Vertical Rules!

Vertical Rules!

Vertical rules can be handy to provide a visual structure to disparate information that needs to be presented on the same page, preferrably side-by-side. For example, navigation links, system requirements, or a list of materials, are things that may best be placed in a columnar format beside related information. Usually, the information can also be arranged by using horizontal rules. Horizontal rules should be used if there is any concern about the additional maintenance vertical rules require or it is critical to improve downloading speed.

This is standard table with cellspacing used to achieve a columnar format. It can be highly effective all by itself, however, you’ll also note that cellspacing effects all four sides of the table cell. Vertical rules help reinforce a consistent visual alignment.

With the arrival of HTML 4+, there are a number of ways to achieve the appearance of vertical rules, particularly with style sheets. But as usual, unless you know with absolute certainty what browser and release level your targetted audience is using, you should use a method that is not browser dependent — or at least supports the largest variety of browsers possible. The method described below should work on all browsers released since Netscape 3 except a text-only browsers.

This is what you get when you apply verticle rules with a table. Like sidebars in a magazine, it can be very useful to visually separate information. Of course, it requires a great deal of page structure and makes maintaining the page more difficult because of extra table cells necessary. The more table cells, the more likely a tag will get left out or broken.

The vertical rules are achieved by adding extra columns to a table. There are actually only 2 columns of text in the table above, however, the table itself contains 9 cells per row! It looks like this:

<table border=”0″ cellspacing=”0″ cellpadding=”0″>
<td width=”1″ bgcolor=”#000000″><img src=”../images/spacer.gif” width=”1″ height=”1″ hspace=”0″ vspace=”0″ border=”0″ align=”left”></td>
<td width=”10″>&nbsp;</td>
<td align=”left” valign=”top”>This is what you get when you apply verticle rules with a table. Like sidebars in a magazine, it can be very useful to visually separate information.</td>
<td width=”10″>&nbsp;</td>
<td width=”1″ bgcolor=”#000000″><img src=”../images/spacer.gif” width=”1″ height=”1″ hspace=”0″ vspace=”0″ border=”0″ align=”left”></td>
<td width=”10″>&nbsp;</td>
<td align=”left” valign=”top”> Of course, it requires a great deal of page structure and makes maintaining the page more difficult.</td>
<td width=”10″> &nbsp;</td>
<td width=”1″ bgcolor=”#000000″><img src=”../images/spacer.gif” width=”1″ height=”1″ hspace=”0″ vspace=”0″ border=”0″ align=”left”></td>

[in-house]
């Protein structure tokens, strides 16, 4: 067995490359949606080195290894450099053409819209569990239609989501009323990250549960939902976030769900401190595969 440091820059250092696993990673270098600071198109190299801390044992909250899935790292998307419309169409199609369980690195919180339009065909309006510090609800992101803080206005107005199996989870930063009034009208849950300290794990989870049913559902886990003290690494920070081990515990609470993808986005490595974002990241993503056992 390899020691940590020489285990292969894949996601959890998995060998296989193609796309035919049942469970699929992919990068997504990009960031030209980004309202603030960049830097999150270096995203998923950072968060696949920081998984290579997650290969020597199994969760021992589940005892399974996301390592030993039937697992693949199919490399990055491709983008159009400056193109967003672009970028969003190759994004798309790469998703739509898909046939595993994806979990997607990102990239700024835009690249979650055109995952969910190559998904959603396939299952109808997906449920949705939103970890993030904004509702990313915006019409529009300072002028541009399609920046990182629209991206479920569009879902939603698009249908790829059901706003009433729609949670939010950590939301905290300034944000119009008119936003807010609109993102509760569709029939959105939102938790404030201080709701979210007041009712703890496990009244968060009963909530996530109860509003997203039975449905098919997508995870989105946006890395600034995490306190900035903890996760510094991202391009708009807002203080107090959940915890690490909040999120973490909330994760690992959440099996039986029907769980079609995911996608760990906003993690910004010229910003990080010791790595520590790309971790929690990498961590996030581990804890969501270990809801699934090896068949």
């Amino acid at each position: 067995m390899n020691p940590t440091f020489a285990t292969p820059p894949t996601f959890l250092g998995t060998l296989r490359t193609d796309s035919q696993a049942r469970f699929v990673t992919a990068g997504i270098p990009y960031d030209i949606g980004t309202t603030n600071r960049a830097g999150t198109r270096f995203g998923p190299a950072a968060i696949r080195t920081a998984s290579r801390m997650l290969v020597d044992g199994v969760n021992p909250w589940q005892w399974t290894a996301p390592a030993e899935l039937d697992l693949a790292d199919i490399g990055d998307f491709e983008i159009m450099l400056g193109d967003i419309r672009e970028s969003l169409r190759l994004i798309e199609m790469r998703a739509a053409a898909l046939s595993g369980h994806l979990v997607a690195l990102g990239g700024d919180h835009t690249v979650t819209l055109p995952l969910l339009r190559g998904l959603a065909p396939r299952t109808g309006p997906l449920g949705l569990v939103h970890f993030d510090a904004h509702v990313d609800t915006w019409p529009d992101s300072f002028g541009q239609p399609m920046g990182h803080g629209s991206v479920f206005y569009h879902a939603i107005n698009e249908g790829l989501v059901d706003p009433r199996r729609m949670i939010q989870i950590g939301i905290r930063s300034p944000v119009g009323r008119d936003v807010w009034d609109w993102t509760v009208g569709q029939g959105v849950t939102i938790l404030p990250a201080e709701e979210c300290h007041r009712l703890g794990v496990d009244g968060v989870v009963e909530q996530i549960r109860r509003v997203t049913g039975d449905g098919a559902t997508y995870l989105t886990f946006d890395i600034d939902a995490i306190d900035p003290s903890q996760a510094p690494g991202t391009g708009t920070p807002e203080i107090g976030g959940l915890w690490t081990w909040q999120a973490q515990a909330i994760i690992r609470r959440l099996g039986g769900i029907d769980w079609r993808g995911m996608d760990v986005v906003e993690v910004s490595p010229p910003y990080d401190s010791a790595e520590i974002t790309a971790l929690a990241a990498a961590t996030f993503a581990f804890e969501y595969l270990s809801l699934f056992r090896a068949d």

The vertical rules are the table cells that are only 1 pixel wide (width=”1″) and have a background color of black (bgcolor=”#000000″). I place a transparent spacer image 1 pixel wide by 1 pixel tall in the column to force the various browsers to actually display the column. (For more information on the spacer image, check out the article “I Need My Space”.) Then to provide some margin space between the vertical rule and the text, I placed a new table cell 10 pixels wide (width=”10″) and used a non-breaking space entity (&nbsp;) to ensure the 10 pixel column appeared.

Why didn’t I use the non-breaking space entity in the 1 pixel table cell? I wanted a very thin black rule and an entity is read as being a minimum of 5 pixels wide in some browsers (notably Netscape). This produces a thicker rule than I wanted, but it can be used.

Why didn’t I use the spacer image in the 10 pixel table cell? It would require additional image settings and I didn’t want to discuss that here.

This is an example of a table with interior rules. The rules are used only to divide the column in the middle of the page. A smart, crisp appearance can be achieved with this technique. But again, there is more effort in maintenance and the issue of downloading the entire table discussed below.

The advantage of the table cell method of creating a vertical rule is that the rule will automatically be as long as the entire table row in which it is used. The disadvantages are the increased complexity in building your tables — or precisely, in adjusting & modifying your tables and the download delay. Table information may not be displayed in the browser until the entiretable has been downloaded and built. If you’ve ever had the experience of a page that seems to take a very long time to download and then “pops up” all at once, you are looking at a page built inside a table. the more complex the table, especially if there are tables containing images within the table, the greater the delay.

Use vertical rules as a design template only if you are comfortable with HTML coding and have a genuine need. A standard table, using cellspacing or cellpadding to provide your margins, usually works without the complexity. Or the information can be arranged to take advantage of the horizontal rule. But sometimes you really need or want that extra visual delineation and when you do remember, vertical rules!